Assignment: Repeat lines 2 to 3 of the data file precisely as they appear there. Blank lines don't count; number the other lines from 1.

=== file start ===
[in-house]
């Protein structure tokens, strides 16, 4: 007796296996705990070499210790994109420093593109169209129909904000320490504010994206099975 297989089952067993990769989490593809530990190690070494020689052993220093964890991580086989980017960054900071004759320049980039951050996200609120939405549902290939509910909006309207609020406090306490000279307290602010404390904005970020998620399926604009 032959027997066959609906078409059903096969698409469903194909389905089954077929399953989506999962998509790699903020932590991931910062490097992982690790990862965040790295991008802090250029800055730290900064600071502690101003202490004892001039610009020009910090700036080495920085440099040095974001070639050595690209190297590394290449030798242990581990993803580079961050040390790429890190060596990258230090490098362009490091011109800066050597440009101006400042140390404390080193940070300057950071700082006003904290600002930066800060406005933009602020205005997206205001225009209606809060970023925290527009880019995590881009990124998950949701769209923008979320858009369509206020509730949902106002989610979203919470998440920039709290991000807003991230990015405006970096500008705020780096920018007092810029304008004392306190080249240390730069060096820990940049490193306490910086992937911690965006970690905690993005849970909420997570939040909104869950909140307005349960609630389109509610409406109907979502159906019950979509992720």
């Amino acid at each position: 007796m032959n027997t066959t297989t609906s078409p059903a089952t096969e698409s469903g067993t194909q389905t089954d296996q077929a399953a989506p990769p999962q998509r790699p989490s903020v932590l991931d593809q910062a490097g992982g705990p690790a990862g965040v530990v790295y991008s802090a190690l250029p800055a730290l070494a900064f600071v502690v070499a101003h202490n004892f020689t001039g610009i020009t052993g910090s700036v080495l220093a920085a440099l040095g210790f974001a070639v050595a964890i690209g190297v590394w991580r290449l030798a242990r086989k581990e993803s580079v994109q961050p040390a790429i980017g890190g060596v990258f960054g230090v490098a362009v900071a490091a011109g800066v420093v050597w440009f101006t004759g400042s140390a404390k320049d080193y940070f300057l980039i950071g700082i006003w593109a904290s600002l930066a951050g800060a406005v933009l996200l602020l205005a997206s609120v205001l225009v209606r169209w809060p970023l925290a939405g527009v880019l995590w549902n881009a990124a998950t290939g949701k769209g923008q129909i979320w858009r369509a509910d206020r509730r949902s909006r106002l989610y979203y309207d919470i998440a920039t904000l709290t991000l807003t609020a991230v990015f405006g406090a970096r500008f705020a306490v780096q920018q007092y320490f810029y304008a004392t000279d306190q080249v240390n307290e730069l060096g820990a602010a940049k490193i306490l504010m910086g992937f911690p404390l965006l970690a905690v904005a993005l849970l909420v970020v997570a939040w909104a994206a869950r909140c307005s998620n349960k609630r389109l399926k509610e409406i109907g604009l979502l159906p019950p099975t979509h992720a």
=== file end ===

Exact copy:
């Protein structure tokens, strides 16, 4: 007796296996705990070499210790994109420093593109169209129909904000320490504010994206099975 297989089952067993990769989490593809530990190690070494020689052993220093964890991580086989980017960054900071004759320049980039951050996200609120939405549902290939509910909006309207609020406090306490000279307290602010404390904005970020998620399926604009 032959027997066959609906078409059903096969698409469903194909389905089954077929399953989506999962998509790699903020932590991931910062490097992982690790990862965040790295991008802090250029800055730290900064600071502690101003202490004892001039610009020009910090700036080495920085440099040095974001070639050595690209190297590394290449030798242990581990993803580079961050040390790429890190060596990258230090490098362009490091011109800066050597440009101006400042140390404390080193940070300057950071700082006003904290600002930066800060406005933009602020205005997206205001225009209606809060970023925290527009880019995590881009990124998950949701769209923008979320858009369509206020509730949902106002989610979203919470998440920039709290991000807003991230990015405006970096500008705020780096920018007092810029304008004392306190080249240390730069060096820990940049490193306490910086992937911690965006970690905690993005849970909420997570939040909104869950909140307005349960609630389109509610409406109907979502159906019950979509992720």
């Amino acid at each position: 007796m032959n027997t066959t297989t609906s078409p059903a089952t096969e698409s469903g067993t194909q389905t089954d296996q077929a399953a989506p990769p999962q998509r790699p989490s903020v932590l991931d593809q910062a490097g992982g705990p690790a990862g965040v530990v790295y991008s802090a190690l250029p800055a730290l070494a900064f600071v502690v070499a101003h202490n004892f020689t001039g610009i020009t052993g910090s700036v080495l220093a920085a440099l040095g210790f974001a070639v050595a964890i690209g190297v590394w991580r290449l030798a242990r086989k581990e993803s580079v994109q961050p040390a790429i980017g890190g060596v990258f960054g230090v490098a362009v900071a490091a011109g800066v420093v050597w440009f101006t004759g400042s140390a404390k320049d080193y940070f300057l980039i950071g700082i006003w593109a904290s600002l930066a951050g800060a406005v933009l996200l602020l205005a997206s609120v205001l225009v209606r169209w809060p970023l925290a939405g527009v880019l995590w549902n881009a990124a998950t290939g949701k769209g923008q129909i979320w858009r369509a509910d206020r509730r949902s909006r106002l989610y979203y309207d919470i998440a920039t904000l709290t991000l807003t609020a991230v990015f405006g406090a970096r500008f705020a306490v780096q920018q007092y320490f810029y304008a004392t000279d306190q080249v240390n307290e730069l060096g820990a602010a940049k490193i306490l504010m910086g992937f911690p404390l965006l970690a905690v904005a993005l849970l909420v970020v997570a939040w909104a994206a869950r909140c307005s998620n349960k609630r389109l399926k509610e409406i109907g604009l979502l159906p019950p099975t979509h992720a």